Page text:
Engineer, keynote speaker & trainer, multiple entrepreneur, tech expert, writer, marketing specialist, and creator of the Strategic Mass Influence business marketing model.
Hello! I am a former automobile dealer, and I had an auto repair shop, body shop, and licensed vehicle inspection station in central Missouri. I am very familiar with this industry. I entered this market at the wrong time, grew quickly, and hit the Great Recession at the wrong time. My goal was similar to yours, to wholesale vehicles, but also to export classic cars to the middle East.
Canada is a great source for people here, because the prices are in fact lower for US buyers. I am still somewhat involved in the automotive niche, and I even recently purchased a replacement engine on a Scion from Canada because it was about one third of the price that I would have paid anywhere close.
One thing you mentioned that stuck out in my mind is focusing on SUVs and trucks. When you specialize, you create your biggest potential. If you can create a name for yourself for supplying a particular size of truck, say a 1/4 ton pickup with an extended cab, you might be able to connect with volume buyers who are looking for low cost alternatives to buying new. This could be municipalities with tight budgets, small transport companies, service industry companies, etc.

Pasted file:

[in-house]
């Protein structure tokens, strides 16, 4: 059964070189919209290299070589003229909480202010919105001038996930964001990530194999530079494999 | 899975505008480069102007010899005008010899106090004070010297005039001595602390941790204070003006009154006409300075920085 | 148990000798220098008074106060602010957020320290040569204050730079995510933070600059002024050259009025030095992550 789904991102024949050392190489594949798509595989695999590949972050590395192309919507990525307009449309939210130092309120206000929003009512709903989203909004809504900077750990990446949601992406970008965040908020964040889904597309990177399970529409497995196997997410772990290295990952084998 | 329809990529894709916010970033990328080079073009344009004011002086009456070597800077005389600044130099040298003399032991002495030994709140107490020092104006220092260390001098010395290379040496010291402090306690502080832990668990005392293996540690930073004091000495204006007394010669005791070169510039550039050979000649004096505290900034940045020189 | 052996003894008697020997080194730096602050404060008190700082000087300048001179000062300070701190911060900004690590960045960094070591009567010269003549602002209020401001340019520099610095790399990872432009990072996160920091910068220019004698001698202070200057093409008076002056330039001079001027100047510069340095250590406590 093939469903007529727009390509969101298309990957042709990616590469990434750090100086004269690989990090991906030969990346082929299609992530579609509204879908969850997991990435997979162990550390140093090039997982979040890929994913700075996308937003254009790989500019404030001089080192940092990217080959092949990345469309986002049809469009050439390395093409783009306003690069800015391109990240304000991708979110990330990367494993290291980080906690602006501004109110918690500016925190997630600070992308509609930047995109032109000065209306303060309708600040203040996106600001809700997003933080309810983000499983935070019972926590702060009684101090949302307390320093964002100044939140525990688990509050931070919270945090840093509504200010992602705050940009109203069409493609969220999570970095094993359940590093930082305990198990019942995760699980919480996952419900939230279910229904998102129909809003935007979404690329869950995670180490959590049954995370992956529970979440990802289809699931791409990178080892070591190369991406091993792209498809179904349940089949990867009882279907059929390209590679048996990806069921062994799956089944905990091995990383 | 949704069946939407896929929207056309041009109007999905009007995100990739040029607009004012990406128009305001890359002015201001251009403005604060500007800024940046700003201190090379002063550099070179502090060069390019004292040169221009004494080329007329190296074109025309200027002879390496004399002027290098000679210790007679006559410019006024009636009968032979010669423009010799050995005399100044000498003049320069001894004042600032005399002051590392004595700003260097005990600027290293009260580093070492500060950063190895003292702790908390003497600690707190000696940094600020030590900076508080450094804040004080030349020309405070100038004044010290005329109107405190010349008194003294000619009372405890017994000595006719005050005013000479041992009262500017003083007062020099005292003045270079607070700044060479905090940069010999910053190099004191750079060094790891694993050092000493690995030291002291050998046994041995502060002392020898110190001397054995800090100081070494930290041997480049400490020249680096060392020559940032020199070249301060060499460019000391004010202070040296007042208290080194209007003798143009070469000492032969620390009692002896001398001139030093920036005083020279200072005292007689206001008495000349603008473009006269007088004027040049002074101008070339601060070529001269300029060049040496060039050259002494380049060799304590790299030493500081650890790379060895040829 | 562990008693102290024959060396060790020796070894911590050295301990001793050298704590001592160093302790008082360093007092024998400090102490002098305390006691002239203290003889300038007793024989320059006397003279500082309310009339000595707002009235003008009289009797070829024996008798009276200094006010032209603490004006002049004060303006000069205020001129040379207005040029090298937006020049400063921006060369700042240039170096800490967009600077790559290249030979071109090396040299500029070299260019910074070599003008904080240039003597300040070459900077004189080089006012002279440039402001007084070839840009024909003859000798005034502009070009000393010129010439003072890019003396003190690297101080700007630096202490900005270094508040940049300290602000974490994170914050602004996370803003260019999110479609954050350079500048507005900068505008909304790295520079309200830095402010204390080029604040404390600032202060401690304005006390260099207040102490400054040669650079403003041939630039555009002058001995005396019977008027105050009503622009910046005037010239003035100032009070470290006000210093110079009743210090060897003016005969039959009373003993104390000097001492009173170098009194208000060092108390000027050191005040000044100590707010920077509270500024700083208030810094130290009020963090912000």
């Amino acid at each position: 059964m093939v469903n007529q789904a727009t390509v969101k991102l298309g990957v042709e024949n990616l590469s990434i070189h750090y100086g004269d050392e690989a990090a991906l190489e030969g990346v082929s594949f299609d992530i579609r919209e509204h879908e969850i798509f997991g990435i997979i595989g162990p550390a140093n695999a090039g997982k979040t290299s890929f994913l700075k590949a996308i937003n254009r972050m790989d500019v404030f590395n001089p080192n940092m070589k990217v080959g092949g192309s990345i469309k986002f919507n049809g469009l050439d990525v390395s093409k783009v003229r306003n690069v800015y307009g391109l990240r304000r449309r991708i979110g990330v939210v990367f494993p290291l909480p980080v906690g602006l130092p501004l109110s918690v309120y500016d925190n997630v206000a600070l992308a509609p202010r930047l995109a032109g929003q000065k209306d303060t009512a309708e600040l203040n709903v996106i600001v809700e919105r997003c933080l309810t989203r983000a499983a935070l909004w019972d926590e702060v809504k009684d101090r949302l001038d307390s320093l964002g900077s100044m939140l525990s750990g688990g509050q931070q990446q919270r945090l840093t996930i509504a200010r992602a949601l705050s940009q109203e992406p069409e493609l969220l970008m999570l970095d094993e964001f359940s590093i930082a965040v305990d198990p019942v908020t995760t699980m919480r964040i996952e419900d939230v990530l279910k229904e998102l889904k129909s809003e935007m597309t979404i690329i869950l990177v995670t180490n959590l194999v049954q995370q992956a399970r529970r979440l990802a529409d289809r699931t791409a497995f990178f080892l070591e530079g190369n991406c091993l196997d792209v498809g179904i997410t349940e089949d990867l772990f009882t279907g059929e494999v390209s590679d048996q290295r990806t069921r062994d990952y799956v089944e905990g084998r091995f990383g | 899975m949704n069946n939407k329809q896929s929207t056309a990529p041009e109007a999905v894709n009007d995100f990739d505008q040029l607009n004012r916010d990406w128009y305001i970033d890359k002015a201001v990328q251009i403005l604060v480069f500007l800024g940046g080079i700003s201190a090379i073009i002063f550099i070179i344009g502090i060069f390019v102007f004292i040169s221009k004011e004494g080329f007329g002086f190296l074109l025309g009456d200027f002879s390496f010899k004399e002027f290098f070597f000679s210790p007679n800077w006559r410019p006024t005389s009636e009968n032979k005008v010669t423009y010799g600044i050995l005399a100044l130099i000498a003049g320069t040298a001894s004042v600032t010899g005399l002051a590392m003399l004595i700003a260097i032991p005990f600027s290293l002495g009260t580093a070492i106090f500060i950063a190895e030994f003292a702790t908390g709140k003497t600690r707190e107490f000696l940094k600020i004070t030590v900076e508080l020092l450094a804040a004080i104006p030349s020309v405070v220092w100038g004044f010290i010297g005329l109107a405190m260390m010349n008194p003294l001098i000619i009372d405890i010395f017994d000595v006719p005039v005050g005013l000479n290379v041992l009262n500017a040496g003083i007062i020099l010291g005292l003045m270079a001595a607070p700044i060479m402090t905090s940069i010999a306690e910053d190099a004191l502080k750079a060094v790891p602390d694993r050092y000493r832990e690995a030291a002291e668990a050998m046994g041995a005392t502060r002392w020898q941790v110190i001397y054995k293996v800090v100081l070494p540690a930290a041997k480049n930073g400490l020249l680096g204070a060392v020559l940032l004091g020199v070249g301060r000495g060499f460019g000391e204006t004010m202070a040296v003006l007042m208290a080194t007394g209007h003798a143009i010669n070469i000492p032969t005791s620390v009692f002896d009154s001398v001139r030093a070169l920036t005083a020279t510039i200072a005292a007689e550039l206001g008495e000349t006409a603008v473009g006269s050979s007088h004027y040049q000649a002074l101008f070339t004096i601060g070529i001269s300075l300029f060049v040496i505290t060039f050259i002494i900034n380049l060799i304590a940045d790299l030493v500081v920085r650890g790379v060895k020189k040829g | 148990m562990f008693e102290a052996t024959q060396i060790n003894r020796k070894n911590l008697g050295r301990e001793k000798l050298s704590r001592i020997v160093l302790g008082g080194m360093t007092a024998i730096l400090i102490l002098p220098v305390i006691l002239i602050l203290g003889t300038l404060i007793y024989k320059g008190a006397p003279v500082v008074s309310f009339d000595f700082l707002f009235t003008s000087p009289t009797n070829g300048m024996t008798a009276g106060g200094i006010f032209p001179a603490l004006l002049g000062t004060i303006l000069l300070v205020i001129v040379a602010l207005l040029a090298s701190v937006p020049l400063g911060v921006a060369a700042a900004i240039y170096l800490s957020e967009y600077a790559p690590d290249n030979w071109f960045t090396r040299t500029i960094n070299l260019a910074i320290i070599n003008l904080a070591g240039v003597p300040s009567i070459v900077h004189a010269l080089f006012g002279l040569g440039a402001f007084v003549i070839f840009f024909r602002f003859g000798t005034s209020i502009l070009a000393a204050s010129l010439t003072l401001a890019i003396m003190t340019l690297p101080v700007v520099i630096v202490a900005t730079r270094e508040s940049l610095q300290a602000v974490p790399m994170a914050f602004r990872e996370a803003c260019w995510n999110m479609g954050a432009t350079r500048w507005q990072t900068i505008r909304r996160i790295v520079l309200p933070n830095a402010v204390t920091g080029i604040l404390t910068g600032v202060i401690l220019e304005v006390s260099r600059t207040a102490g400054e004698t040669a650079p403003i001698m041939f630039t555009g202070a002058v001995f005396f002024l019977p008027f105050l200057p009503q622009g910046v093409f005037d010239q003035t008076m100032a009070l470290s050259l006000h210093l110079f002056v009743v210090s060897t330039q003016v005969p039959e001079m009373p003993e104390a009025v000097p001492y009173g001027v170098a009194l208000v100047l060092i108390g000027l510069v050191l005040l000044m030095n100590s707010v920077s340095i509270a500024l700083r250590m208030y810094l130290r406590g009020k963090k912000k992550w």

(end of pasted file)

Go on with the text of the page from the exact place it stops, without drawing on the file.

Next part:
Once you find a hot niche, word could spread fast, and if you've mastered the supply side, you will be able to move vehicles super fast. And if you have the capability of doing some mechanical upgrades on the vehicles before you sell them, you'll make a greater return on your investment.
One example of a hot niche is Jeep Cherokees in Colorado. Cherokees sell for 20% to 30% higher in Colorado than what they go for in the Midwest. I know of a person who did nothing but purchase Cherokees and fix them up for selling in Colorado. He had a very solid business.
The advantage to focusing down on a very tight selection of vehicle models is knowing what to expect. You'll know what parts are likely to be worn out at a particular mileage, where these vehicles tend to rust first, what mechanical issues are common, or electrical problems that you can run into. When you are wholesaling and buying anything and everything, you'll heighten your chances of getting burned. I've been there myself, and learned some hard lessons. At the end of my run in the business, I wish I could have hit the rewind button and only scoped out a narrow variety of vehicles that I had the most knowledge on.
I plan on re-entering the business soon. I've got a particular car in mind, the 1995 Ford Mustang. I rebuilt one of these, and I know all of the gory details for this car. Right now, they are a dime a dozen, and you can find them everywhere. My plan is to restore them and sell them, because this body style and the Fox body are the next ones which will become "nostalgic".
Drill down and find out which pickup truck is your best prospect. Factor in common problems, cost of repair, and demand out on the market. Then stick with that model within a certain range of years, and make a name for yourself in that niche. You are guaranteed to have better success if you take that approach!
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